Unbroken by Laura Hillenbrand – In this work of non-fiction, set during WWII, a former Olympic athlete’s plane went down over the Pacific Ocean, which he miraculously survives. He finds himself alone in a life raft in the middle of the ocean and must figure out how to get rescued.  
The Museum of Extraordinary Things by Alice Hoffman – The daughter of a man who owns a freak show museum in Cony Island, who herself has been turned into an attraction by her father, spies a young man one evening and becomes obsessed. Meanwhile the young man, a photographer, has become enthralled with figuring out the mystery of a missing girl after a sweatshop fire that he photographs.
Ready Player One by Ernest KlineSet in the future where virtual reality equipment is owned by everyone and life is lived almost entirely in the virtual world, this is the story of an orphaned boy living in a futuristic version of a trailer park called “The Stacks”.  The boy finds himself in first place in a race to find a millionaire’s “Easter egg” in the virtual world which will earn him the millionaire’s entire fortune, but also control of the virtual world itself. Despite being set in the future this book is a love letter to the 1980’s, so if you’re feeling nostalgic this one is for you.

The Martian by Andy WeirThis is the fictional story of Mark Watney, an astronaut abandoned on Mars after being mistakenly taken for dead by his crew during a dangerous sandstorm. Follow Mark as he struggles to survive on Mars and find a way to get back to Earth. 

Big Little Lies by Liane MoriartySomeone has died at the elementary school trivia night, which parent is responsible? While this book is certainly a murder mystery, it’s also a testament to the various struggles of modern mothers and women. You’ll feel as though you befriended each of the characters and that makes the surprising ending all the more exciting.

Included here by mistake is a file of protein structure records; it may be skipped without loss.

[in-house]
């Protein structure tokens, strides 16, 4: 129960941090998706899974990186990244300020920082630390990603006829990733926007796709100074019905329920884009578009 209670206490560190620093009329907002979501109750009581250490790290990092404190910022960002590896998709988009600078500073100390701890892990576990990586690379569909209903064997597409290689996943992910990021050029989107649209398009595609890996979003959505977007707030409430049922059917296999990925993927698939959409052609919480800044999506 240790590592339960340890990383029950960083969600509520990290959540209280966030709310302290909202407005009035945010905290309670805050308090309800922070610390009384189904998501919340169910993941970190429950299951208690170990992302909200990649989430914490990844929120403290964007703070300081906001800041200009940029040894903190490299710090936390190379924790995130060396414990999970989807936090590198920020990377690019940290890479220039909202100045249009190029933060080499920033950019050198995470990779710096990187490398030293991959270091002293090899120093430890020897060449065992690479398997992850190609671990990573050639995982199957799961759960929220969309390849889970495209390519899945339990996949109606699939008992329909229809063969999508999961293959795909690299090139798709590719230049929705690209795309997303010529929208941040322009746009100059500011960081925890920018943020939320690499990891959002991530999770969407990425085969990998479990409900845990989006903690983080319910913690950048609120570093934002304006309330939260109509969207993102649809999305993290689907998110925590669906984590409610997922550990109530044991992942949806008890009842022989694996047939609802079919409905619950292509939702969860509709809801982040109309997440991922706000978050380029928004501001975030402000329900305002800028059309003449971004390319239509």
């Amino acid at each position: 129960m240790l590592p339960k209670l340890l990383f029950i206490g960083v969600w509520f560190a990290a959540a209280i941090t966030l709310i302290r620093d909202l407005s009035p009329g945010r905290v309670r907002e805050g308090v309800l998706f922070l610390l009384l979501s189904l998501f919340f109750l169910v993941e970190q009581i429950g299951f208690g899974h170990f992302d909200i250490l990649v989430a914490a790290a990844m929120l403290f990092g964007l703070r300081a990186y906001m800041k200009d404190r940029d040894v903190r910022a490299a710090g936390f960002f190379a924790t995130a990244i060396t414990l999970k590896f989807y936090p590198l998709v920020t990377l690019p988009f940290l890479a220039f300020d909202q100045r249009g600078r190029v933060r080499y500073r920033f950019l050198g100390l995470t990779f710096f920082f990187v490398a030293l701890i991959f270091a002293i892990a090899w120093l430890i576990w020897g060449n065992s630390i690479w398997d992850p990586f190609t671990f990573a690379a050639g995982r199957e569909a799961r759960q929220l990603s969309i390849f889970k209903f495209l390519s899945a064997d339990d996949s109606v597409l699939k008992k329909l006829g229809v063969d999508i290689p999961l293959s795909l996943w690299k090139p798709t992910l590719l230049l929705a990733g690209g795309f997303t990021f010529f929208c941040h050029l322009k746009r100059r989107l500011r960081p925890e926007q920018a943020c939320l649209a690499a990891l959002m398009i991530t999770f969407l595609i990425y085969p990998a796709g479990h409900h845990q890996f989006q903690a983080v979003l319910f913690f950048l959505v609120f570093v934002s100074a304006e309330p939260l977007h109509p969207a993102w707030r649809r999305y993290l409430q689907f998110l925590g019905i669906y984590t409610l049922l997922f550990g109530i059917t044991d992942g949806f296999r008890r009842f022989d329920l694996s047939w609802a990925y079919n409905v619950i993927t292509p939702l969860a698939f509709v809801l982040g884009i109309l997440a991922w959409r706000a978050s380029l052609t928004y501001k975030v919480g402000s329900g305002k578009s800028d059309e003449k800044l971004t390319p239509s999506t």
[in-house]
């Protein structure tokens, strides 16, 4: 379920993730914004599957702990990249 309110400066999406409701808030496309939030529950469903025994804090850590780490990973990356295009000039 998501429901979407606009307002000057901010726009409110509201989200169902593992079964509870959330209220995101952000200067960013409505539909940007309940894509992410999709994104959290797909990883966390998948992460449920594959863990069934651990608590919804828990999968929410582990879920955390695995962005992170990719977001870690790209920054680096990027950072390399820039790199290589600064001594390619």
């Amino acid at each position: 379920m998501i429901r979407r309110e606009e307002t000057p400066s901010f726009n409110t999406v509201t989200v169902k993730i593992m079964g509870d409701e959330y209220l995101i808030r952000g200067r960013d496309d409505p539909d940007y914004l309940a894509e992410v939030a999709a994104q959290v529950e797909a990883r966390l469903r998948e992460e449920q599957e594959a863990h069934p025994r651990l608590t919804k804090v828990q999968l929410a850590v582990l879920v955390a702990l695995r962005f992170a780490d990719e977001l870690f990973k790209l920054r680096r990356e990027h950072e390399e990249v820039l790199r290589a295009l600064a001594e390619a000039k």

The Great Gatsby by F. Scott FitzgeraldThey say that posting a Snapchat story so that one person will see it is the modern day equivalent to Gatsby throwing lavish parties hoping Daisy will walk in. Whether you agree or not (or don’t use Snapchat and don’t know that that means) this is a classic worth reading again and again. The story of Jay Gatsby and his quest to win the love of Daisy Buchanan is just as relevant today as it has ever been.

What Remains: A Memoir of Fate, Friendship, and Love by Carole Radziwill – In her memoir Carole begins with loss and returns to loss. A small plane plunges into the ocean carrying John F. Kennedy Jr., Anthony’s cousin, and Carolyn Bessette Kennedy, Carole’s closest friend. Three weeks later Anthony dies of cancer. With unflinching honesty and a journalist’s keen eye, Carole Radziwill explores the enduring ties of family, the complexities of marriage, the importance of friendship, and the challenges of self-invention.
 Have you read something great lately? Tell us for a chance to have your recommendation featured!
Posted: 5/15/2018 12:10:05 PM by Kristin Hall | with 0 comments